4 What to Do? Dilemmas of Choice
In the months after we first meet, Farooq and his family feel that the treatment at the hospital in Singapore is not improving his mother’s situation and that what they considered to be good care had deteriorated for multiple reasons. After the initial detection of cancer in Rashida’s lungs, Farooq says the oncologist in Singapore told them not to worry and to do a low dose of chemotherapy. It is this decision that upsets Farooq the most. He feels that the doctor did not provide the best care for his mother and that the doctor should have given a high dose of chemotherapy for her then. Rashida and her family expected care abroad to improve Rashida’s situation. As patient-customers, they are engaging in a market transaction that promises a means to an end—pay for the best care and you will get the best results. But because of care’s unpredictable nature, the medical imaginary in which they invested does not translate into reality. This prompts in them a sense of betrayal and makes further decision-making rife with tensions. The need for such decision-making crops up during many unpredictable moments throughout her care. Rashida and her family want to secure the best treatment. Sometimes their decisions improve Rashida’s situation, but at other times they lead to feelings that her care is inadequate. In the course of Rashida’s treatment in Singapore, she and her family struggle to make sense of the tensions between the decisions they make to pay more for better care and the actual quality of care they experience, including the bebohar and personal relations of care. At times they equate care with having a choice, and at other times they want medical professionals to make choices for them in the best interest of Rashida’s well-being. These tensions are exacerbated by the linguistic, monetary, and emotional challenges they face as they travel back and forth between countries.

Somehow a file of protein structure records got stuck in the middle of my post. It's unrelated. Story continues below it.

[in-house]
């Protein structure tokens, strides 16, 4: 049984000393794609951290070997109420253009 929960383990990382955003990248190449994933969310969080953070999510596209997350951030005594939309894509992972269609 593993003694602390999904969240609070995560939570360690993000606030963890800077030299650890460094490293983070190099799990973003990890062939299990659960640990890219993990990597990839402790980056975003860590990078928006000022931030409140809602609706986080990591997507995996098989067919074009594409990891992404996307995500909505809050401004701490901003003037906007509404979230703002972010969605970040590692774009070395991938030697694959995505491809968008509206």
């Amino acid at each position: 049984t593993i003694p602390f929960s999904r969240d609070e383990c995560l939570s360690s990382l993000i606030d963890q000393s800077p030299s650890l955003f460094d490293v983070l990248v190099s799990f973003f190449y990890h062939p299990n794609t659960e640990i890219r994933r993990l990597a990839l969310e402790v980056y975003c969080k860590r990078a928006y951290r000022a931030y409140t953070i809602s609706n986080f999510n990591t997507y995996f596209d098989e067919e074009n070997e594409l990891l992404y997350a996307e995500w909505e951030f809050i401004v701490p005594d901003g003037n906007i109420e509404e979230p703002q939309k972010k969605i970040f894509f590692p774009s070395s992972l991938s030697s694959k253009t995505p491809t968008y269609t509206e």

4.1 Linguistic Concerns
Language problems complicate Rashida’s care on multiple occasions. Although educated and middle class and able to read and understand some English, Farooq and Salina have difficulty speaking English. They feel that their inability to communicate well with the doctors influences the quality of care. At the hospital, Bengali interpreters are available to provide the technology of language to facilitate good care. However, the hospital interpreters are mostly from West Bengal (in India) and Farooq feels that they see themselves as more elite and educated and look down on him and his family. As Farooq says, “Just because we can’t speak English, it doesn’t mean that we aren’t educated. I’m an engineering graduate and my sister passed her course as a doctor in medicine.” He becomes concerned that the hospital interpreters do not always translate everything or shorten translations into what he and his family should do instead of giving all the details. Because of these problems, they stop using the hospital interpreter and I am drawn into the care of Rashida.